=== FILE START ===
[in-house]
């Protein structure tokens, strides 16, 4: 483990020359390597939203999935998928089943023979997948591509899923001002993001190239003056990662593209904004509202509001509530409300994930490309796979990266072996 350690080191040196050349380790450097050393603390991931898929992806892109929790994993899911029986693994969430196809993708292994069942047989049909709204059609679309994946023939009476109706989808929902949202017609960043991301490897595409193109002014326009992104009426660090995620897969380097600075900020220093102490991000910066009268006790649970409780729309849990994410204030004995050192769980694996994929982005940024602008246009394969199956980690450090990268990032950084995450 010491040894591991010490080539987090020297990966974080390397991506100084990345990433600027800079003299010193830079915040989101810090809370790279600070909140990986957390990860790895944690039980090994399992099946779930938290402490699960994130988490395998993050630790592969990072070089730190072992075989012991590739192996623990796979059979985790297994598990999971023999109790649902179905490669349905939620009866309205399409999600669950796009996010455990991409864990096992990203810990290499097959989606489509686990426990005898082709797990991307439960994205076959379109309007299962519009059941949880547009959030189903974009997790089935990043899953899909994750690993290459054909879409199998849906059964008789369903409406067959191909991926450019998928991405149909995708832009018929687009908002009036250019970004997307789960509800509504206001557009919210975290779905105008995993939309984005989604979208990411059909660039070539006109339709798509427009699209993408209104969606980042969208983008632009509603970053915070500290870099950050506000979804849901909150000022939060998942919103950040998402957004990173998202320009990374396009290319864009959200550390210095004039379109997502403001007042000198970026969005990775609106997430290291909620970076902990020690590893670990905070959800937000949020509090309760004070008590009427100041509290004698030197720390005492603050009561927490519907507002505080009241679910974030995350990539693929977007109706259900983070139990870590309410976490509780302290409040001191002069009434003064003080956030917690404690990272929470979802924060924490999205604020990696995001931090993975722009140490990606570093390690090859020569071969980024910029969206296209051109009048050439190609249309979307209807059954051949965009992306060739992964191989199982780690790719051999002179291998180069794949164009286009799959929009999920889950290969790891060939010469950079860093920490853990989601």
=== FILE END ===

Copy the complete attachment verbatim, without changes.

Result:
[in-house]
């Protein structure tokens, strides 16, 4: 483990020359390597939203999935998928089943023979997948591509899923001002993001190239003056990662593209904004509202509001509530409300994930490309796979990266072996 350690080191040196050349380790450097050393603390991931898929992806892109929790994993899911029986693994969430196809993708292994069942047989049909709204059609679309994946023939009476109706989808929902949202017609960043991301490897595409193109002014326009992104009426660090995620897969380097600075900020220093102490991000910066009268006790649970409780729309849990994410204030004995050192769980694996994929982005940024602008246009394969199956980690450090990268990032950084995450 010491040894591991010490080539987090020297990966974080390397991506100084990345990433600027800079003299010193830079915040989101810090809370790279600070909140990986957390990860790895944690039980090994399992099946779930938290402490699960994130988490395998993050630790592969990072070089730190072992075989012991590739192996623990796979059979985790297994598990999971023999109790649902179905490669349905939620009866309205399409999600669950796009996010455990991409864990096992990203810990290499097959989606489509686990426990005898082709797990991307439960994205076959379109309007299962519009059941949880547009959030189903974009997790089935990043899953899909994750690993290459054909879409199998849906059964008789369903409406067959191909991926450019998928991405149909995708832009018929687009908002009036250019970004997307789960509800509504206001557009919210975290779905105008995993939309984005989604979208990411059909660039070539006109339709798509427009699209993408209104969606980042969208983008632009509603970053915070500290870099950050506000979804849901909150000022939060998942919103950040998402957004990173998202320009990374396009290319864009959200550390210095004039379109997502403001007042000198970026969005990775609106997430290291909620970076902990020690590893670990905070959800937000949020509090309760004070008590009427100041509290004698030197720390005492603050009561927490519907507002505080009241679910974030995350990539693929977007109706259900983070139990870590309410976490509780302290409040001191002069009434003064003080956030917690404690990272929470979802924060924490999205604020990696995001931090993975722009140490990606570093390690090859020569071969980024910029969206296209051109009048050439190609249309979307209807059954051949965009992306060739992964191989199982780690790719051999002179291998180069794949164009286009799959929009999920889950290969790891060939010469950079860093920490853990989601």